Corporate Service Providers

Companies that provide services internationally – such as accountants, tax advisers, private banks and building societies – need to protect their forex exposure and manage it effectively so they can continue to provide services to their foreign clients.


Businesses in the education industry might not initially come to mind when considering companies that have forex needs, but many universities have forex requirements due to the thousands of international students that enroll in courses every year.

Freight Forwarders

Forex and risk management teams are crucial to businesses that organize shipments form all over the world. Such protections will help protect them from forex rate fluctuations and ensure that the goods they are providing are covered.

Fund and Wealth Managers

Fund managers and institutional investors continually seek efficient currency trading solutions and competitive pricing on foreign currencies.

NGO’s and Charities

Inbound donations to charities can come from countries around the world and in all currencies. Successful charities and NGO’s have a strategic plan for distributing funds to global stakeholders while reducing their currency risk for donations and payments.

Real Estate

Businesses that manage property purchases overseas exchange significant amounts of money on each property transaction. In this case, it is likely that both real estate buyers and sellers run on differing currencies and will desire to take measures to mitigate their currency risk.


Businesses within the travel planning and services industry have a special interest in managing their forex. In particular, successful travel businesses are constantly aware of and plan for currency fluctuations during peak travel times throughout the year, as Jean-Paul Tennant, chief executive of Geographic Expeditions, shared with the New York Times.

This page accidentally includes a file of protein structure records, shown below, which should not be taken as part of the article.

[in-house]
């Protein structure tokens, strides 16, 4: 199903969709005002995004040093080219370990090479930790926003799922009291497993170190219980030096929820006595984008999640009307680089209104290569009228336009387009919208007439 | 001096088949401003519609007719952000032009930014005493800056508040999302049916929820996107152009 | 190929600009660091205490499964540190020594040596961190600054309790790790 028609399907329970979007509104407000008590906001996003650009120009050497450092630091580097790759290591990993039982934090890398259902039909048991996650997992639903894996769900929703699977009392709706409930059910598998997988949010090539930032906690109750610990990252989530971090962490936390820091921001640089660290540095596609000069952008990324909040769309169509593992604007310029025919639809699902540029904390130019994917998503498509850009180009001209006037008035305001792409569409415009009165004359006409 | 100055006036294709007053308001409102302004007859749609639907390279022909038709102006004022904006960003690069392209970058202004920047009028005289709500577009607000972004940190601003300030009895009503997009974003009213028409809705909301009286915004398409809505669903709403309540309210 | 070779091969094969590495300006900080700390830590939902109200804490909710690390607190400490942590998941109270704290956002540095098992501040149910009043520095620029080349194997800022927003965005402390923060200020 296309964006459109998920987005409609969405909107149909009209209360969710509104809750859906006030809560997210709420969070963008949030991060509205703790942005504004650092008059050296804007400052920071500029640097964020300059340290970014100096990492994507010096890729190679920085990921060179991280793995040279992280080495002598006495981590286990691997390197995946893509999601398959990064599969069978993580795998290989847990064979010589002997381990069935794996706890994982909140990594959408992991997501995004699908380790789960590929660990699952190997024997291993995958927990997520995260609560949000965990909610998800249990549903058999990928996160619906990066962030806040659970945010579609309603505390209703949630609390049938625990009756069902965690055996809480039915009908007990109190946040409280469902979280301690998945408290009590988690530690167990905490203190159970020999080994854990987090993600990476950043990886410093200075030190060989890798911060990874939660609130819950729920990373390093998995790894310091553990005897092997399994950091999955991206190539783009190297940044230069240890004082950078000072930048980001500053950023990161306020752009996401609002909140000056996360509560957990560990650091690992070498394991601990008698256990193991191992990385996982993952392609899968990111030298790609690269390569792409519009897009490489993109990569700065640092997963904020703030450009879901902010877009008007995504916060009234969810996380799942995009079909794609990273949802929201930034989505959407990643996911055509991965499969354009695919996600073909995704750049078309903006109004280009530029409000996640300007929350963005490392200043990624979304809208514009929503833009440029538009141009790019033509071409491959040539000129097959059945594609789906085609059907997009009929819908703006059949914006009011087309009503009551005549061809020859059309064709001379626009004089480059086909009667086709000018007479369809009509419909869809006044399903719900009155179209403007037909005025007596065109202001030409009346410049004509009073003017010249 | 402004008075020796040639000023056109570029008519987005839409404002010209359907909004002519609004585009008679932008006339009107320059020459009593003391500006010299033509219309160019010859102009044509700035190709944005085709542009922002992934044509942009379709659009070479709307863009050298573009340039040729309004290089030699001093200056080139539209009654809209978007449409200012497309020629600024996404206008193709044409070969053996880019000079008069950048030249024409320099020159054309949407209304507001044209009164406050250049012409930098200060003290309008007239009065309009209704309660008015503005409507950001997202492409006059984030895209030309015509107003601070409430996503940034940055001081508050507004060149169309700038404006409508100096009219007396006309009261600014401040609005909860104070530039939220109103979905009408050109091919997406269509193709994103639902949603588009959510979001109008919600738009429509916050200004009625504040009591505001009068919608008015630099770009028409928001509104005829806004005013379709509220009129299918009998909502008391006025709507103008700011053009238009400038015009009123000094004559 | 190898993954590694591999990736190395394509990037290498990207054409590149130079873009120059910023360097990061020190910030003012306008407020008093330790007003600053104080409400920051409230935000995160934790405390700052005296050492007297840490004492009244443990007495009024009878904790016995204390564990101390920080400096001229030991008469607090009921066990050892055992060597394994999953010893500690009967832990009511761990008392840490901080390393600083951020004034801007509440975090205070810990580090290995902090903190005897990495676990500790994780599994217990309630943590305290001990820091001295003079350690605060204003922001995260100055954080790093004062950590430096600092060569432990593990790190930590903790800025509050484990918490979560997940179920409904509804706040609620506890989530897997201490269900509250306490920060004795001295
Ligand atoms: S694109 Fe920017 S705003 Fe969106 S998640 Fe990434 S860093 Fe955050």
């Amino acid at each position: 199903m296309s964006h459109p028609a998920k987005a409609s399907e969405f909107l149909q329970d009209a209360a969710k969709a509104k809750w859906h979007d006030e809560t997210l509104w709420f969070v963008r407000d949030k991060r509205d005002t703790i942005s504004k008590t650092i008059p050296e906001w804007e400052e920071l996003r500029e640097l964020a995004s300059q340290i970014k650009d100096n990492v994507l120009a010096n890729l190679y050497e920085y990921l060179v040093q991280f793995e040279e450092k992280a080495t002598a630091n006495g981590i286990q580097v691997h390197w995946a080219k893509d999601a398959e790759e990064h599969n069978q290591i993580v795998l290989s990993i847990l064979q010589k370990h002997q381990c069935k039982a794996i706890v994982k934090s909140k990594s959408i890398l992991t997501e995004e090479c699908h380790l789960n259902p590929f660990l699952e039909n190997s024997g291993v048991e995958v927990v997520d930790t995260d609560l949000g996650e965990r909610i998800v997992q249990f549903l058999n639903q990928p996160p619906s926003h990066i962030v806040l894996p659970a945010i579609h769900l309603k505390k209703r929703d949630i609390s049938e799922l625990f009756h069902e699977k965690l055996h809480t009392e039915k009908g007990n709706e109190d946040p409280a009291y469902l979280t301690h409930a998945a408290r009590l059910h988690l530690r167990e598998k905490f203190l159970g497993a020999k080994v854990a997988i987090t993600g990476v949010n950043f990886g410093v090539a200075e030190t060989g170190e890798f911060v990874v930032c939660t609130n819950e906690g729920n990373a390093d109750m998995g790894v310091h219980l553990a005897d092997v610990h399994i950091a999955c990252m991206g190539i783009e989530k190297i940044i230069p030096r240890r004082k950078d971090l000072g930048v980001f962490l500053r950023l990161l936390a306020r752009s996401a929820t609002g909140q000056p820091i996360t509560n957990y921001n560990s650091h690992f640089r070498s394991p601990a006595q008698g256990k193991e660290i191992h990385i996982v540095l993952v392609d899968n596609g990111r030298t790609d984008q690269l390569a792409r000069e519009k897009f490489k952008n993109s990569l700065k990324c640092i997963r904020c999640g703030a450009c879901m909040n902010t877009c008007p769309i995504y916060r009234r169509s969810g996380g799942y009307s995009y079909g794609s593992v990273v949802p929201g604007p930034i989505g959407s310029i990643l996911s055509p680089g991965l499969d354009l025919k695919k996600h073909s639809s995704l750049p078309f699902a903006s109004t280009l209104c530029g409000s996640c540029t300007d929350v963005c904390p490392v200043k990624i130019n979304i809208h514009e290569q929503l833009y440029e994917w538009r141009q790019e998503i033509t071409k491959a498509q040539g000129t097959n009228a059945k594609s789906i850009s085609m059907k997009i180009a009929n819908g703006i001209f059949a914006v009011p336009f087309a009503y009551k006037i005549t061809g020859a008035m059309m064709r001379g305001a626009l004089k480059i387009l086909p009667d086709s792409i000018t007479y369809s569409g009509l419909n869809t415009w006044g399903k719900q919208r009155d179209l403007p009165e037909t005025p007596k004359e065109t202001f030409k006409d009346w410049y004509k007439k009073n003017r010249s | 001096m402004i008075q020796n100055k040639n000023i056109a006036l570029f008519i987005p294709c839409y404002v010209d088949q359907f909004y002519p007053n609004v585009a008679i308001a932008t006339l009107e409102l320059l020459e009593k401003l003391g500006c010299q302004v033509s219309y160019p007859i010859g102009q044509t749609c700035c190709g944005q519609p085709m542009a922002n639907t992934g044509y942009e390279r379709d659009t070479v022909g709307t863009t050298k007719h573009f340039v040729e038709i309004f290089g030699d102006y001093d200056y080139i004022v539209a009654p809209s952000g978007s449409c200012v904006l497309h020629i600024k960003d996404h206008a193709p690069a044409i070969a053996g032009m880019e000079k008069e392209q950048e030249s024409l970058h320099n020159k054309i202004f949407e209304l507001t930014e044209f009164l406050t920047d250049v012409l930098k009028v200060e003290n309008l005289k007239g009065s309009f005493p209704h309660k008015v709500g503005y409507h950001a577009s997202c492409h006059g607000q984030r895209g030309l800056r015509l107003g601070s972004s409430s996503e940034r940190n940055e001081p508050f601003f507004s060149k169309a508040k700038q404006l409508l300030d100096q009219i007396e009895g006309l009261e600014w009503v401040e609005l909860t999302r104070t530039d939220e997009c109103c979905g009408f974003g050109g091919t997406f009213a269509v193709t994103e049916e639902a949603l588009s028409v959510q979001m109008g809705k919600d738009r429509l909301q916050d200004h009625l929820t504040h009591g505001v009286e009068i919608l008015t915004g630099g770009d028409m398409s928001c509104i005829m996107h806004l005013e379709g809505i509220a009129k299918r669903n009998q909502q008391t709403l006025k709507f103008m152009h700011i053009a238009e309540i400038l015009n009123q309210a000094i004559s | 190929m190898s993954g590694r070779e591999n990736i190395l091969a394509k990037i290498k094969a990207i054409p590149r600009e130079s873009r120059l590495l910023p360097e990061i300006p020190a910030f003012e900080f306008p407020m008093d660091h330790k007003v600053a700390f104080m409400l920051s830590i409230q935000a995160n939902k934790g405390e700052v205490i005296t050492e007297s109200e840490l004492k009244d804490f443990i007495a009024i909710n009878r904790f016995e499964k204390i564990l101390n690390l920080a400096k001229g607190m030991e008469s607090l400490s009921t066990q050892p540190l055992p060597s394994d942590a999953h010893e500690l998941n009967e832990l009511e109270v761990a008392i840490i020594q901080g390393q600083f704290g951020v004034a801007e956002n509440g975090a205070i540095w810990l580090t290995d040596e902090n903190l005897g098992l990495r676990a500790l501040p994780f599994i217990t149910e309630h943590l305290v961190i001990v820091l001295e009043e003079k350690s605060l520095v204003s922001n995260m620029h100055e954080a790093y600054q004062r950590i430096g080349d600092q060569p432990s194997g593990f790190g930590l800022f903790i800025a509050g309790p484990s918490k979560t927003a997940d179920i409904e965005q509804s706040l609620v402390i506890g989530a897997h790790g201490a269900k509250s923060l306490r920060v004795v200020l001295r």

In late 2006, a double-digit climb of the rupee drove one of Tennant’s suppliers to raise prices, causing the cost of trip for Tennant’s customers to jump from $7,500 per person to $9,000. Since then Tennant has worked with experienced global currency traders to help him lock in costs.

Who Manages Forex?

Businesses looking to succeed internationally will look to pay their foreign counterparts in local currency. Anticipating their forex needs and who will take care of those needs will be a top priority for business leaders. Many times this is not handled internally, as small businesses do not often have a specific position or department that solely handles their forex trading. As such, finding the right service provider or partner is crucial to protecting the business’ international interests.

As more and more small businesses conduct business overseas, owners are learning that changes in exchange rates can and are cutting into their profits. Many small businesses are now turning to banks and forex services such as the Associated Foreign Exchange (AFEX) to create risk management solutions that mimic those of their larger counterparts.

For more information on forex for small businesses and how forex works, view this video by AFEX below.